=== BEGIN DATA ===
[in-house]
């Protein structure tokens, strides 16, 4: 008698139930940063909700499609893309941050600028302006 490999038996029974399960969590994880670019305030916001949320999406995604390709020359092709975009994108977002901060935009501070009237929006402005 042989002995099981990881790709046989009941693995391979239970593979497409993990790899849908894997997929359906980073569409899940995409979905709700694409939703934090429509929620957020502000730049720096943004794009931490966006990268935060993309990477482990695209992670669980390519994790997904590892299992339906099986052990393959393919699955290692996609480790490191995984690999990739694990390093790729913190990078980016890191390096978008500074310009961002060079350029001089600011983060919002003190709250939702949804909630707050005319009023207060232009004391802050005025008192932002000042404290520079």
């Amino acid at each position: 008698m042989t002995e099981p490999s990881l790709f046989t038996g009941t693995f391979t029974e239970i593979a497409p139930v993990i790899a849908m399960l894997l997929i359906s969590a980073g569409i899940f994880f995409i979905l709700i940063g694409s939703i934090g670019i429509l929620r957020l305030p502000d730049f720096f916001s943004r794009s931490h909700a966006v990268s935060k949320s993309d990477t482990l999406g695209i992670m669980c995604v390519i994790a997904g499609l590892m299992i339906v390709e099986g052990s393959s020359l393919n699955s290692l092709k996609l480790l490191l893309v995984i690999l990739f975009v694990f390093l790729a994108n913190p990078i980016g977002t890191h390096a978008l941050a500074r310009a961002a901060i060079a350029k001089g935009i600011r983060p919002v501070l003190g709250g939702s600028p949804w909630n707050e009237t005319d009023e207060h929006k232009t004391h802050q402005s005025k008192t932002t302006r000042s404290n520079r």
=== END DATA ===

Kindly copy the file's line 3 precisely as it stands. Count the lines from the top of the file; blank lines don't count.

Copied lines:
């Amino acid at each position: 008698m042989t002995e099981p490999s990881l790709f046989t038996g009941t693995f391979t029974e239970i593979a497409p139930v993990i790899a849908m399960l894997l997929i359906s969590a980073g569409i899940f994880f995409i979905l709700i940063g694409s939703i934090g670019i429509l929620r957020l305030p502000d730049f720096f916001s943004r794009s931490h909700a966006v990268s935060k949320s993309d990477t482990l999406g695209i992670m669980c995604v390519i994790a997904g499609l590892m299992i339906v390709e099986g052990s393959s020359l393919n699955s290692l092709k996609l480790l490191l893309v995984i690999l990739f975009v694990f390093l790729a994108n913190p990078i980016g977002t890191h390096a978008l941050a500074r310009a961002a901060i060079a350029k001089g935009i600011r983060p919002v501070l003190g709250g939702s600028p949804w909630n707050e009237t005319d009023e207060h929006k232009t004391h802050q402005s005025k008192t932002t302006r000042s404290n520079r």